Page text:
September 28, 2009


Majority Report: Some liberals think Democrats should purge their more conservative members, but do they want to be in the minority? (Eleanor Clift, Sep 25, 2009, Newsweek)

Liberals are in no mood to give moderate Democrats a pass. Indeed, liberals sound a lot like Republicans did when Pennsylvania Sen. Arlen Specter switched parties—good riddance, and don't let the door hit you on the way out. Imagine how much nicer life would be without all these apostates blocking reform. Purge the caucus, as many on the left would like to see, and there goes the majority. The price of acquired power for the Democrats is more conservatives on their side of the aisle and fewer liberal Republicans to offset the influx. Republicans are a lot more unified now, having purged their ranks of the more sensible members; they're also a minority party.

Obama has to deal with the Congress he has, not the one that liberals wish he had. The irony is that all those red-state lawmakers giving Obama fits are a result of a strategy set in motion by Rahm Emanuel, who as White House chief of staff now must search for a consensus that can keep enough of them together to pass Obama's agenda. Emanuel recruited candidates best suited for their district and state, which means they won, but they are not reliable votes for Obama.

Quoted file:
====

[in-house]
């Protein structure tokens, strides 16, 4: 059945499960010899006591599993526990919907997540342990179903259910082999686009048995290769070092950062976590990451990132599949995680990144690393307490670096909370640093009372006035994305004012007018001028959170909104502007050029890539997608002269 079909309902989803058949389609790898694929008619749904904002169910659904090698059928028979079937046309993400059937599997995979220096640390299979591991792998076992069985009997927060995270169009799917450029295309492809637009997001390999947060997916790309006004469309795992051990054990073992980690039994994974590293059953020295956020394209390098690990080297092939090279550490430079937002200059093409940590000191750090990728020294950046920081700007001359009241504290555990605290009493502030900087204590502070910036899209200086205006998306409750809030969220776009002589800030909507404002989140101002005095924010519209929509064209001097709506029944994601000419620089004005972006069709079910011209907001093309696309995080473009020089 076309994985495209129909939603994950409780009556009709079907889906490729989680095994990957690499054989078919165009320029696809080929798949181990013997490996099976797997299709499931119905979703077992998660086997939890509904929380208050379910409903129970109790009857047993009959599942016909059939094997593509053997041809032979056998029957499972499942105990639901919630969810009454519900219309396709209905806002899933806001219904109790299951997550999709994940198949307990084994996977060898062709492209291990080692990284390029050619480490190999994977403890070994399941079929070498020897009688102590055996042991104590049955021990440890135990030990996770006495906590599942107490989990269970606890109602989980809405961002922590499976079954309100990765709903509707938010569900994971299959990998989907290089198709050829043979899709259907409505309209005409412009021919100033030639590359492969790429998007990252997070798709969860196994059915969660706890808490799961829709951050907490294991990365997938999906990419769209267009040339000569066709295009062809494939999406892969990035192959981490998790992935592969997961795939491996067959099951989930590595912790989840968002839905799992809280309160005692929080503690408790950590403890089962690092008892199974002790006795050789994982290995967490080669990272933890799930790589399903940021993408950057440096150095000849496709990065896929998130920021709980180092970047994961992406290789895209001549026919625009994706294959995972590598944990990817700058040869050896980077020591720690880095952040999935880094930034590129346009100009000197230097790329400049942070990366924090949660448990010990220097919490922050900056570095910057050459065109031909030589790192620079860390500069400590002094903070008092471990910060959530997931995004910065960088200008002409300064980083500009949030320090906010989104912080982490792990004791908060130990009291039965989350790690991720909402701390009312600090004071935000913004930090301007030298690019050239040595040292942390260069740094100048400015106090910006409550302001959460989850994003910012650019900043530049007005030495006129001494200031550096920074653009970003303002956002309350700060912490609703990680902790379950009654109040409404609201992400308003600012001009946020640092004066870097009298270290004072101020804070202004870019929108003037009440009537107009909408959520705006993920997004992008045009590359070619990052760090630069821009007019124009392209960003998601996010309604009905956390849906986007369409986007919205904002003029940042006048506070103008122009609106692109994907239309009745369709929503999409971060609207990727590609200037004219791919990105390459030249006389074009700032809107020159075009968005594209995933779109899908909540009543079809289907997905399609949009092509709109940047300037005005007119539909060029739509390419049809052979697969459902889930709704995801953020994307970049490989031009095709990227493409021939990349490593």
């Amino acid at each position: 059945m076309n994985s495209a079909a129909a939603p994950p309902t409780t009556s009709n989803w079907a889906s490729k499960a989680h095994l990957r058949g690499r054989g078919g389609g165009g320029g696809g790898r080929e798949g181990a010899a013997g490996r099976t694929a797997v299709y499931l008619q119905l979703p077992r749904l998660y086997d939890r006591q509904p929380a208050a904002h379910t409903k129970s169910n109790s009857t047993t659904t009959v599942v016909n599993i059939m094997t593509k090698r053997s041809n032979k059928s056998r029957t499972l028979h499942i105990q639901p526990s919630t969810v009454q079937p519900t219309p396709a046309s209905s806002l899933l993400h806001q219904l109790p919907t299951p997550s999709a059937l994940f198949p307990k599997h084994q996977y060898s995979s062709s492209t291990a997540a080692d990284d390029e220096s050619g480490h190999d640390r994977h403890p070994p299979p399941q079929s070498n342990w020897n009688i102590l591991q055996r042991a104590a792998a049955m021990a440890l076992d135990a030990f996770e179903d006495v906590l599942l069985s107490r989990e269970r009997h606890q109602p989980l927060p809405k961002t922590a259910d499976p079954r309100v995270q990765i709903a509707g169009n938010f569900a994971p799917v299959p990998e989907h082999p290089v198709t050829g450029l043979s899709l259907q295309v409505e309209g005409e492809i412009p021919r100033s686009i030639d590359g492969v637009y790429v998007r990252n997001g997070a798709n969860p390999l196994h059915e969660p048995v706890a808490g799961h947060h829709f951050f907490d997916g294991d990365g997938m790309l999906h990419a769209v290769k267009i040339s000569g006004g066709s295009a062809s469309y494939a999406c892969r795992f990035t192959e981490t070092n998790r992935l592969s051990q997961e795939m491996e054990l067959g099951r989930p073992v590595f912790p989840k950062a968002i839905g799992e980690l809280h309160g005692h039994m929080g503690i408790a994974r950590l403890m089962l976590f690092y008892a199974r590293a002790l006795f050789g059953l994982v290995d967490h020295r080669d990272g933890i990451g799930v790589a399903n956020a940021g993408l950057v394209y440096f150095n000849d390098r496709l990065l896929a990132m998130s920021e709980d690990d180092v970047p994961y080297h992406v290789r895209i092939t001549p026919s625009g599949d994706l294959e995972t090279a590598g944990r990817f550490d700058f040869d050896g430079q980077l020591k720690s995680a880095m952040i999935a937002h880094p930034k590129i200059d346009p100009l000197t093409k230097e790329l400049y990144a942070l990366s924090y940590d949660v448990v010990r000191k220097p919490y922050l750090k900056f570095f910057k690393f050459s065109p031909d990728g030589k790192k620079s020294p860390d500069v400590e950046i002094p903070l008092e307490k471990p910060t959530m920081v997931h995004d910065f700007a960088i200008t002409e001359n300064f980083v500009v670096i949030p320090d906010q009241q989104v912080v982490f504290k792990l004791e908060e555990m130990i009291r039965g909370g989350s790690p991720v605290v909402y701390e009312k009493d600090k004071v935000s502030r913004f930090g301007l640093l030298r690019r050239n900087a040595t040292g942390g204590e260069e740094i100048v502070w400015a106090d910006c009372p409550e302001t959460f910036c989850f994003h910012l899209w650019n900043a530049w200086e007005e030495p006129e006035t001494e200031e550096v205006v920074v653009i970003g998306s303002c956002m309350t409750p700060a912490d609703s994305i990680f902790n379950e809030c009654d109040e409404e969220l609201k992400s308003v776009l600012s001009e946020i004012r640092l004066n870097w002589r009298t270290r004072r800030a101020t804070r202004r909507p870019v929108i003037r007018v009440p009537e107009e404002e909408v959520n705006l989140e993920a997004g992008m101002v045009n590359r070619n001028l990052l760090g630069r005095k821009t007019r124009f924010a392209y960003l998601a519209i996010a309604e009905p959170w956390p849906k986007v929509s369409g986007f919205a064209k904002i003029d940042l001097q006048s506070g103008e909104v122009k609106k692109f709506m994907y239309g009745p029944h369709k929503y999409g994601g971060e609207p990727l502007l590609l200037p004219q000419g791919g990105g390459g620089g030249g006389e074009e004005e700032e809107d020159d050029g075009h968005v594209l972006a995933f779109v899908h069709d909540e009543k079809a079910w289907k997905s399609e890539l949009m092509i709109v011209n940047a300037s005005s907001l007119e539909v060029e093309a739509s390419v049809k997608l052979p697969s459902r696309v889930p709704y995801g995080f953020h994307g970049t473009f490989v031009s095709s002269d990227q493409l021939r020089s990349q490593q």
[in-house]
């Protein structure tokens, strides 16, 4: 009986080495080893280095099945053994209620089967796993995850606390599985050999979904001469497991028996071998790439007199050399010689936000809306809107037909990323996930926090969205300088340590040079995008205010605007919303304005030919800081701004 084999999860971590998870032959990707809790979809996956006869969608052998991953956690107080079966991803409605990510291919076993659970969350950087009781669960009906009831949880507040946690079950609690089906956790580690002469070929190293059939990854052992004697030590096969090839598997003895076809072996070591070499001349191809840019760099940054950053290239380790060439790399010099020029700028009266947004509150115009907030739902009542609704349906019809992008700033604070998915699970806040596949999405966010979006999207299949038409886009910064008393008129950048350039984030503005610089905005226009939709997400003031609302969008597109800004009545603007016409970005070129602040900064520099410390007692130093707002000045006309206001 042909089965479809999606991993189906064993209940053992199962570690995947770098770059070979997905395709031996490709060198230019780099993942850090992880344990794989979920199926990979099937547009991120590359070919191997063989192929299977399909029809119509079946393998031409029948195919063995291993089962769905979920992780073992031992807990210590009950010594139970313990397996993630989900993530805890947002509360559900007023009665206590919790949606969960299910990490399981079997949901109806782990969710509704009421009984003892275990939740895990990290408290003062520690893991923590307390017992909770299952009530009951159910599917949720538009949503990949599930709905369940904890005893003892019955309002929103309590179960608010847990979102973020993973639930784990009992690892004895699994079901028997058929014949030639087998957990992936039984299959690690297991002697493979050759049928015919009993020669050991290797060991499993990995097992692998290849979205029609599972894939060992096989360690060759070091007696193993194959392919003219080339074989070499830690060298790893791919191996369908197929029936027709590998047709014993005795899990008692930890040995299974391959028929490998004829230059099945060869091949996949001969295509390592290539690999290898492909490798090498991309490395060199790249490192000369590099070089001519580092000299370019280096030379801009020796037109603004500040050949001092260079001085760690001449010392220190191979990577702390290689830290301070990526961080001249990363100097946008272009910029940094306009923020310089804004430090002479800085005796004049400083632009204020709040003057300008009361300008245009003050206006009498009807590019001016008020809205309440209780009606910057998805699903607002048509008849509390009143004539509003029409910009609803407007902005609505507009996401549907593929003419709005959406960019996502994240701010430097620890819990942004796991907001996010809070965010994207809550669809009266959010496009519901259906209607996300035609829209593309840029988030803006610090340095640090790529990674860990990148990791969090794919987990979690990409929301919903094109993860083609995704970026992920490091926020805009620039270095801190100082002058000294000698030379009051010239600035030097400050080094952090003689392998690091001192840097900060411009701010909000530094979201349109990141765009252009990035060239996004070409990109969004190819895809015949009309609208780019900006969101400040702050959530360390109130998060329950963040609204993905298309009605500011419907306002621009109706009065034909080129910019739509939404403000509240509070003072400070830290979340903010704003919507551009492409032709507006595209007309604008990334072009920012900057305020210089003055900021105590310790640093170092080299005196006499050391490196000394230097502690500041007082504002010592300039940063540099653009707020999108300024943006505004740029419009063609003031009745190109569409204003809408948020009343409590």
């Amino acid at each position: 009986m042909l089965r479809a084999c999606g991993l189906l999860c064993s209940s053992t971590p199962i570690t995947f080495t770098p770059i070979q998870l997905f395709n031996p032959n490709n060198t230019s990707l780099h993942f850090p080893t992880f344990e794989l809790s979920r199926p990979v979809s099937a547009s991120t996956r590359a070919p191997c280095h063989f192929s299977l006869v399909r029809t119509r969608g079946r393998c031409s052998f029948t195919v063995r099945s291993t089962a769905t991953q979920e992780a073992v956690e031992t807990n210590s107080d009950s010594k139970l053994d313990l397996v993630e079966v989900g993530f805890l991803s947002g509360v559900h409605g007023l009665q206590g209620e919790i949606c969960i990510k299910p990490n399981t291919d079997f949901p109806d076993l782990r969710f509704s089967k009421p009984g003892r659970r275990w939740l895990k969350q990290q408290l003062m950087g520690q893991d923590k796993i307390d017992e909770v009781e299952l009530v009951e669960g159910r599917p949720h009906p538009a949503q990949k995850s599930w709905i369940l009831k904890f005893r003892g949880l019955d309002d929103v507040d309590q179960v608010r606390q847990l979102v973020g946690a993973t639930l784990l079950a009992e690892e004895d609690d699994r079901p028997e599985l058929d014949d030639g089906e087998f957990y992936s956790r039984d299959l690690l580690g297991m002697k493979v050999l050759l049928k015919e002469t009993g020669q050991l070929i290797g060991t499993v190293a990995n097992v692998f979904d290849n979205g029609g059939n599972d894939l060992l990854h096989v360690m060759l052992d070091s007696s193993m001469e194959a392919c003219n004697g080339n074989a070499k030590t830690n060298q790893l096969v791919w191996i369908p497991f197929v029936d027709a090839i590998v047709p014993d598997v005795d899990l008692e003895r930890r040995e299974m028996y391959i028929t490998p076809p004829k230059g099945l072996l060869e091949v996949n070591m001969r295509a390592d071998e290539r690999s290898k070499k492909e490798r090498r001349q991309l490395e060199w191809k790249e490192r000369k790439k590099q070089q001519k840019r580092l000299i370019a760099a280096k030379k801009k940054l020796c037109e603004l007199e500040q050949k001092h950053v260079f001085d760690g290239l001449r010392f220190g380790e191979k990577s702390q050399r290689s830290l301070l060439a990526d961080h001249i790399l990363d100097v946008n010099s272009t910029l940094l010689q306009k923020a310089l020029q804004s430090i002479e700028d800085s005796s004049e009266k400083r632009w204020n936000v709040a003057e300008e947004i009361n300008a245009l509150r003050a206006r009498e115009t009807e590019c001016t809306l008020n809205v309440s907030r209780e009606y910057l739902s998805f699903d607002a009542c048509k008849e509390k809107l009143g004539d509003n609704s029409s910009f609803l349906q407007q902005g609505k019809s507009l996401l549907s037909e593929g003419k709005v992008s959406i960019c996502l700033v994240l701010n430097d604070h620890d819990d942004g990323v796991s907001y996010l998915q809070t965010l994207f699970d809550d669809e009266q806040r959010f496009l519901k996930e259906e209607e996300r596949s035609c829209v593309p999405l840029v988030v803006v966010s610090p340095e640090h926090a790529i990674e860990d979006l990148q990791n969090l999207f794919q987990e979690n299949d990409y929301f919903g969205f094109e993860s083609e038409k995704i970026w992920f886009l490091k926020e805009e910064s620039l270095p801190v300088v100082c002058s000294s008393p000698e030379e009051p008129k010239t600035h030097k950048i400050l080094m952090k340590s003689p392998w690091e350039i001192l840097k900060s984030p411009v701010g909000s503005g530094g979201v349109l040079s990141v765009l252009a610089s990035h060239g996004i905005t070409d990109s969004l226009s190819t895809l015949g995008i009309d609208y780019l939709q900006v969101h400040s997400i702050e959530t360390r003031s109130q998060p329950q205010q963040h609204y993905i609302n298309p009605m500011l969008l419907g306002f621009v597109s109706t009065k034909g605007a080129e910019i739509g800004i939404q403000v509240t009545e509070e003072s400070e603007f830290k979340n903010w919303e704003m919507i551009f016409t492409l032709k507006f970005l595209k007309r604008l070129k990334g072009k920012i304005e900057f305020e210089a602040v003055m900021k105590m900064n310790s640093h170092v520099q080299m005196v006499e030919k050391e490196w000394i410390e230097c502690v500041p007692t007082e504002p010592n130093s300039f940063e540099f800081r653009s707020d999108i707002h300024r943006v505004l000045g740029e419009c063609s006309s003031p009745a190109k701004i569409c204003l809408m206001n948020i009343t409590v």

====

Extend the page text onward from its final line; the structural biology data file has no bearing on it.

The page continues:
The challenge for Democrats is whether they can turn their arithmetical majority into a governing majority, says Bill Galston, a veteran of the Clinton health-care fight who is now a senior fellow at the Brookings Institution, a center-left think tank. Calling it "a test of liberal maturity," he points out that it's the minority of the majority—the newer,more conservative members—who make the Democrats a majority. "The simple fact that in the House liberals outnumber conservatives three to one doesn't mean they get three quarters of what they want," says Galston.

Especially when that's just within the Party.

Posted by Orrin Judd at September 28, 2009 6:01 AM
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